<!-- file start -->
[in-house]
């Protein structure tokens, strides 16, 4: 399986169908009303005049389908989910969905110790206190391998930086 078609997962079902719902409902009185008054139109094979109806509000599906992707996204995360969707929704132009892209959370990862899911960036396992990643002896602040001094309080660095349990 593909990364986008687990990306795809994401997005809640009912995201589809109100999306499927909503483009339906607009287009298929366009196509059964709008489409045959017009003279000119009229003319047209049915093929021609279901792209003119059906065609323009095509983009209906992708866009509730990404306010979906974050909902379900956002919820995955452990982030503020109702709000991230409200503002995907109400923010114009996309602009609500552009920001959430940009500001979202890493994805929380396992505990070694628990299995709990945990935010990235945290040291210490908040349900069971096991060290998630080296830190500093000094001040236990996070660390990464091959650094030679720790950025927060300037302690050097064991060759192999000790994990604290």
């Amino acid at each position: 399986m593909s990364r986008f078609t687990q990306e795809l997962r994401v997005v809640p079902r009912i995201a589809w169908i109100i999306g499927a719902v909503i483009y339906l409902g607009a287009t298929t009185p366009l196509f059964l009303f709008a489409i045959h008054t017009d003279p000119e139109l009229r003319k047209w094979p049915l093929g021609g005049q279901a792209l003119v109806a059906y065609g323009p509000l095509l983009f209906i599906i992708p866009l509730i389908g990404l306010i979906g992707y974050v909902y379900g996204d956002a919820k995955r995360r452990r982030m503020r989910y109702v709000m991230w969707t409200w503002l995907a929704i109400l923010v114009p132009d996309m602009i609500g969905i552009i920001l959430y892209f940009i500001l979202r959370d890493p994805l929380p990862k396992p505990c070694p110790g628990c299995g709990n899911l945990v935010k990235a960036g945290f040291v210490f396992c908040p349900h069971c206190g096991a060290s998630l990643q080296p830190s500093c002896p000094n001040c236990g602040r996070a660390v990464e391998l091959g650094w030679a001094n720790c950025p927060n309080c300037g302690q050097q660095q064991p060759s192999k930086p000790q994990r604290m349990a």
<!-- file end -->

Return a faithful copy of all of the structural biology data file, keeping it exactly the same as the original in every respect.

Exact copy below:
[in-house]
């Protein structure tokens, strides 16, 4: 399986169908009303005049389908989910969905110790206190391998930086 078609997962079902719902409902009185008054139109094979109806509000599906992707996204995360969707929704132009892209959370990862899911960036396992990643002896602040001094309080660095349990 593909990364986008687990990306795809994401997005809640009912995201589809109100999306499927909503483009339906607009287009298929366009196509059964709008489409045959017009003279000119009229003319047209049915093929021609279901792209003119059906065609323009095509983009209906992708866009509730990404306010979906974050909902379900956002919820995955452990982030503020109702709000991230409200503002995907109400923010114009996309602009609500552009920001959430940009500001979202890493994805929380396992505990070694628990299995709990945990935010990235945290040291210490908040349900069971096991060290998630080296830190500093000094001040236990996070660390990464091959650094030679720790950025927060300037302690050097064991060759192999000790994990604290």
């Amino acid at each position: 399986m593909s990364r986008f078609t687990q990306e795809l997962r994401v997005v809640p079902r009912i995201a589809w169908i109100i999306g499927a719902v909503i483009y339906l409902g607009a287009t298929t009185p366009l196509f059964l009303f709008a489409i045959h008054t017009d003279p000119e139109l009229r003319k047209w094979p049915l093929g021609g005049q279901a792209l003119v109806a059906y065609g323009p509000l095509l983009f209906i599906i992708p866009l509730i389908g990404l306010i979906g992707y974050v909902y379900g996204d956002a919820k995955r995360r452990r982030m503020r989910y109702v709000m991230w969707t409200w503002l995907a929704i109400l923010v114009p132009d996309m602009i609500g969905i552009i920001l959430y892209f940009i500001l979202r959370d890493p994805l929380p990862k396992p505990c070694p110790g628990c299995g709990n899911l945990v935010k990235a960036g945290f040291v210490f396992c908040p349900h069971c206190g096991a060290s998630l990643q080296p830190s500093c002896p000094n001040c236990g602040r996070a660390v990464e391998l091959g650094w030679a001094n720790c950025p927060n309080c300037g302690q050097q660095q064991p060759s192999k930086p000790q994990r604290m349990a």